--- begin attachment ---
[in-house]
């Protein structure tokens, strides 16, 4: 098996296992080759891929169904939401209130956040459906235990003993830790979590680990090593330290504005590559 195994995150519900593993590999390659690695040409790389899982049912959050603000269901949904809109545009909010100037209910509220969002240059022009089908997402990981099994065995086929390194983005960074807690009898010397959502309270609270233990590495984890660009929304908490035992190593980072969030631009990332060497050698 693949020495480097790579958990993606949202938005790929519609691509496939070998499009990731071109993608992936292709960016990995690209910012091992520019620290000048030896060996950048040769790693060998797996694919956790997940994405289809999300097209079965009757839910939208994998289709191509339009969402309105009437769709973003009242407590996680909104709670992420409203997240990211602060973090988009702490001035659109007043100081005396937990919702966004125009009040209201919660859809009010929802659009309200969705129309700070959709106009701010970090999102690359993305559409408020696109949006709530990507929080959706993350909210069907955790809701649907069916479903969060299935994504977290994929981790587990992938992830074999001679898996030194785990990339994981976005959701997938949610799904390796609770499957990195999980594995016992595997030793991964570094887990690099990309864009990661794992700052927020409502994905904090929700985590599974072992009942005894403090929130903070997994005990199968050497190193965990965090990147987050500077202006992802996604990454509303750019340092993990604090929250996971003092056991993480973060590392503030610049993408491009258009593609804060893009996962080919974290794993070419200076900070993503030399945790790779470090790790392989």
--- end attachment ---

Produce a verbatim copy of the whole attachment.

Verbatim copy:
[in-house]
């Protein structure tokens, strides 16, 4: 098996296992080759891929169904939401209130956040459906235990003993830790979590680990090593330290504005590559 195994995150519900593993590999390659690695040409790389899982049912959050603000269901949904809109545009909010100037209910509220969002240059022009089908997402990981099994065995086929390194983005960074807690009898010397959502309270609270233990590495984890660009929304908490035992190593980072969030631009990332060497050698 693949020495480097790579958990993606949202938005790929519609691509496939070998499009990731071109993608992936292709960016990995690209910012091992520019620290000048030896060996950048040769790693060998797996694919956790997940994405289809999300097209079965009757839910939208994998289709191509339009969402309105009437769709973003009242407590996680909104709670992420409203997240990211602060973090988009702490001035659109007043100081005396937990919702966004125009009040209201919660859809009010929802659009309200969705129309700070959709106009701010970090999102690359993305559409408020696109949006709530990507929080959706993350909210069907955790809701649907069916479903969060299935994504977290994929981790587990992938992830074999001679898996030194785990990339994981976005959701997938949610799904390796609770499957990195999980594995016992595997030793991964570094887990690099990309864009990661794992700052927020409502994905904090929700985590599974072992009942005894403090929130903070997994005990199968050497190193965990965090990147987050500077202006992802996604990454509303750019340092993990604090929250996971003092056991993480973060590392503030610049993408491009258009593609804060893009996962080919974290794993070419200076900070993503030399945790790779470090790790392989």